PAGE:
UWA shares revenue with communities around Queen Elizabeth National Park
Uganda Wildlife Authority has also spent over 929,267,489 for the past years in order to be able to benefit the districts of Kasese, Kamwenge, Mitooma, Rubirizi, Rukungiri, Kanungu as well as Ibanda as part of the 20% gate collections that are given to the communities for conservation.
The executive director also noted the need for the communities to protect the wildlife. Just before the wildlife statute that later became the Wildlife Act cap 200 of 2000, the communities that are near the national parks were not benefiting from the park revenues.
There was a revenue sharing programme that was meant to reinforce the partnerships between the local communities, local government and management of the wildlife areas that leads to the sustainable management of wildlife resources within the protected areas.
There is over 3 billion shillings that has been given to the nearby communities in Revenue share alone for the last three years. There are also other collaborative programs were the communities will benefit directly from the park. These also include resources access like the fuelwood, grass, fish, water, beekeeping and many more.
The resources also off-take from the national park that is valued at over 400 million per annum. The revenue sharing programme has also supported many projects since it was started. The projects like the construction of classroom blocks in schools like the Kamukungu Primary school, Lake Katwe secondary, Kawicha vocational secondary school, Kamukumbi primary school as well as Katunguru primary school. There were also the construction of health units like the Mahyotro, Kitonzi, Kahendero, Nyakera, Kayanja and this work was done with the help of the revenue.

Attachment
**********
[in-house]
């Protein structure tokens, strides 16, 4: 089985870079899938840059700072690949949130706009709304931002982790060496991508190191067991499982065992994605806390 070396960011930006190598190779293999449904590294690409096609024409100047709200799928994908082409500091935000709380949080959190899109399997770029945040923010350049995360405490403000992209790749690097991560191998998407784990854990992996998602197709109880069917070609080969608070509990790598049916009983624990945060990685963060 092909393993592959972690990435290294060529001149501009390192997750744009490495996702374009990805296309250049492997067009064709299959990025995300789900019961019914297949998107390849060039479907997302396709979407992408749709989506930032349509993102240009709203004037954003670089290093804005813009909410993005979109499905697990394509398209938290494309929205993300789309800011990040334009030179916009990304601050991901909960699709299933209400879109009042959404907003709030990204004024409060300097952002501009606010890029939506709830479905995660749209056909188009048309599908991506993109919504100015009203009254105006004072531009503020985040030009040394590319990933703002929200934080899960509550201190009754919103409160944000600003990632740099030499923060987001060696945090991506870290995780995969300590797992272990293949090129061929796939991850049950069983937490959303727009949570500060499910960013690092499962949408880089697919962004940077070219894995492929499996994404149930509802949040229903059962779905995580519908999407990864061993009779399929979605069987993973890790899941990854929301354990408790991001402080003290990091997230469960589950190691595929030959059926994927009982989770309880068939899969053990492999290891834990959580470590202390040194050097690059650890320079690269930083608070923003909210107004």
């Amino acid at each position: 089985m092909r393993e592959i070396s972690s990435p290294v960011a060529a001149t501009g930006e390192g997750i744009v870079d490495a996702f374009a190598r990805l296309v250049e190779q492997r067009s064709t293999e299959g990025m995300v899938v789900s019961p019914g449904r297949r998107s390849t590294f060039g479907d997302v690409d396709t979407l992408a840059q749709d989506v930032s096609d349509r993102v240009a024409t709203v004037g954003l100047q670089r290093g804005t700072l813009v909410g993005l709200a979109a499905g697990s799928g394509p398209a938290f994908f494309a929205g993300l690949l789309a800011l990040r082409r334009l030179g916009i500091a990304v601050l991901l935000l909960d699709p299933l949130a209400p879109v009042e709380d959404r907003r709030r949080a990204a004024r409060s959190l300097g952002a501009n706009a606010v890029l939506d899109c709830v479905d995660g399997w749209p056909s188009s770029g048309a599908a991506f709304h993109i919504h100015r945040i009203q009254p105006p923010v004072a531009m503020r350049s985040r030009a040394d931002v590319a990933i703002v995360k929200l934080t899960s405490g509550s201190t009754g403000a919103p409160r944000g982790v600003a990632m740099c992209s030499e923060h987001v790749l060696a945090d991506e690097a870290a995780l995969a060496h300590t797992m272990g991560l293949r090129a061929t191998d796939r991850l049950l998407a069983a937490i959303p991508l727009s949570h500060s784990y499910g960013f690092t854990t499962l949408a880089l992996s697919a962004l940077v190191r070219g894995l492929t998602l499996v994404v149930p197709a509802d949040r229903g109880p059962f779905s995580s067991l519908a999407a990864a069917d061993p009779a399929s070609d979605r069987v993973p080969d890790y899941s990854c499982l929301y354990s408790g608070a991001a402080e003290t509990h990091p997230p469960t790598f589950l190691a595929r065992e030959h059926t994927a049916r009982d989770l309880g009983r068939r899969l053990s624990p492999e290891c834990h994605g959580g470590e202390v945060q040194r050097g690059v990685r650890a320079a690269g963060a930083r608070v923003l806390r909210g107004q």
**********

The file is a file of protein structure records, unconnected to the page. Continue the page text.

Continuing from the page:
There is also the crocodile/water fetching cages within Katwe to help in keeping safe from these reptiles as the people access water was put in place as a result. The beekeeping for the livelihoods in the areas of Kyarusandara, Rweshama, Kayanja, Railway ward, Kazinga, Irimya is on-going.
And apart from the money, Queen Elizabeth national park has been supporting the communities in employment of their children, providing the market for the food crops as well as the handcrafts. The district leaders were argued to join hands with the Uganda Wildlife Authority (UWA) in managing the negative practices like poaching, the late and wrong accountabilities so that the communities proceed to enjoy the benefits happening from the park.
The executive director also told UWA’s commitment to collect and pay these funds to help the people around the national parks. The district leaders are also argued to help in sensitizing the communities to love Queen Elizabeth National park and its animals. Poaching should also be stopped if we are to continue sharing the revenue. The park is gazetted to benefit the people and future generations and we have to protect it and the wildlife.
Queen Elizabeth National Park OverView
This one of Uganda’s second-largest and one of the most popular safari destinations in Uganda. It is located in western Uganda, 7 hours drive from Kampala capital, and 3 hours drive from Bwindi Impenetrable National Park, a home to the endangered mountain gorillas in Uganda. The part attracts many tourists every year and the top things to do here include day and night game drives along Kasenyi track and Mweya peninsular, a fantastic boat cruise along the Kazinga channel that is famous for the highest concentration of hippos in Africa with huge Nile crocodiles and over 600 birds.
While on the boat cruise, you will see other animals such as Buffaloes and Elephants quenching their thirst along the shores. While in Queen Elizabeth N.P, you can also participate in chimpanzee tracking in Kyambura gorge, community tours, nature safari and Tree climbing lion spotting in the Ishasha sector.